Museum serves up more than history

Written by Aaron Williams on . Posted in Local


Last week, the West Baton Rouge Museum began their ever-popular Blast from the Past summer camp and simultaneously celebrated their newest structure on campus.

With a “barnyard bash” theme, the summer camp, in its 19th year, touted the museum’s newly built barn, and brought more than simply a sense of history to the 40 children in attendance.

“The new approach we’re taking this year is based on STEM, which is Science, Technology, Engineering and Math,” said museum director Julie Rose. “So even though we’re a history camp, we’re using a lot of the ideas from STEM for our activities.”

Museum education curator Jeannie Luckett, the summer camp’s coordinator for 19 years, said that the interactivity and educational foundation of the Blast from the Past camp is what sets it apart from other camps in the area.

“They’re learning history, the arts, science, math; but it’s in a creative way. They may not realize it when they’re having watermelon seed spitting contests that they’re estimating and measuring and all that stuff – they just know they’re having summer fun,” Luckett explained. “And we link it all back to some sort of historical theme, like what’s on the farm.”

Luckett began the summer camp in 1995 with the help of then-co-worker Stacy Ryan, who now serves as the parish Registrar of Voters, and Ryan’s uncle, longtime West Baton Rouge resident and museum contributor Frank H. Carruth.

Luckett said that Carruth, who is now deceased, had always wanted to start a summer camp program in the parish and thought he could be the catalyst to help the museum get one started.

“He funded the first two years of camp and after that the museum started supporting it and we started charging tuition,” she said. “I’d never even been to camp a day in my life … But with the help of lots of awesome volunteers, we came up with a plan and it’s been a success ever since.”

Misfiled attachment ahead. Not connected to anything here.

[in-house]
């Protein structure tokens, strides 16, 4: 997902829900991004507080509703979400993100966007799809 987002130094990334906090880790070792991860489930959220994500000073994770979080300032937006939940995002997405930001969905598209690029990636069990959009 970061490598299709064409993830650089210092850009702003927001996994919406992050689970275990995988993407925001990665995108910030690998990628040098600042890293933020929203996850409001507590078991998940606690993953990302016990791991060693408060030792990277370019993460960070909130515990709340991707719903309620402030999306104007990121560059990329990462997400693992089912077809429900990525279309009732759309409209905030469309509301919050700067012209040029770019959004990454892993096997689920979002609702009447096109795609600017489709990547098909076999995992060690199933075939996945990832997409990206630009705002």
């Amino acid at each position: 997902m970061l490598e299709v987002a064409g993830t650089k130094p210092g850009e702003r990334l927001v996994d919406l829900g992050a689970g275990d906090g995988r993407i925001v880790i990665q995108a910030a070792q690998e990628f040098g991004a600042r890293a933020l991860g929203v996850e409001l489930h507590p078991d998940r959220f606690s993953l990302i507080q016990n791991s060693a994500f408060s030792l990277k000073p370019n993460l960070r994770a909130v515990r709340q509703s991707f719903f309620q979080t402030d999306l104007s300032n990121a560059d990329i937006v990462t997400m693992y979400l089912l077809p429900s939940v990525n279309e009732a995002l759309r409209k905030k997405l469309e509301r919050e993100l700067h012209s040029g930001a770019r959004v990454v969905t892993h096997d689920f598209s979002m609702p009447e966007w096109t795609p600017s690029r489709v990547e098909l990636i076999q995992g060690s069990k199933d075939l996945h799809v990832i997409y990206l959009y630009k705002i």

Rose agreed, saying that the camp has seen plenty of success throughout the years.

(Luckett) “has been doing camp for just enough time now that she’s having children of her former campers come – so it’s a second generation,” said Rose. “That’s really very rewarding, and very exciting really.”

Rose said that just as in the beginning years of the camp, museum staff and volunteers continue to hold a grand role in the success of the summer sessions.

“We have a wonderful staff for the summer,” she said. “And we have councilors from Baton Rouge from Youth Volunteer Corps who are great – this particular organization has been helping us for many years.”

Rose said that this year’s camp theme is not just about showing off the museum’s newest structure, but also serves as an opportunity to teach campers, ages 6-12, about farming and agriculture from a historical perspective.

“They’re making a quilt, measuring, cutting and construction; they’re doing telephones and radios; and making simple woodworking machines; making nails in our blacksmith shop,” Rose listed. “They’ll get the opportunity to see, historically, how farming has changed in this area, looking at historical tools and contemporary tools.

“The way (Luckett) does it is so much fun,” she said. “She’s got them making things, trying things, planting things, and more.”

The museum hosts about 40 children, ages 6-12, for each week long summer camp session. The museum hosts two sessions per year.

“We’ve had a great bunch of kids. They are excited and engaged,” Luckett said. “It’s all about education and enrichment, but we like to do it in a fun way because it’s summer.”

Luckett said that the camp has become so popular over the last few years, she’s gotten requests to hold a third session.

For now, though, two sessions is enough, according to both Luckett and Rose who confirmed that there has been waiting lists to get into the camps the last few years.

Though the camp’s Barnyard Bash theme this year celebrates the museum’s newest facility, the barn has not become open to the public, according to Rose, who said that the museum is in the process of preparing the exhibits that will fill the facility.

“The public will be invited to come into the barn at SugarFest. That’s the plan,” Rose said. “For summer camp they’re using it. It’s a really comfortable space; it’s really cool … now we’re getting the artifacts ready to be put inside.”

Among summer camp sessions, Rose said that the museum is offering plenty of exhibits and activities for children, adults and entire families over the summer.

For more information on current exhibits, visit or call 336-2422.

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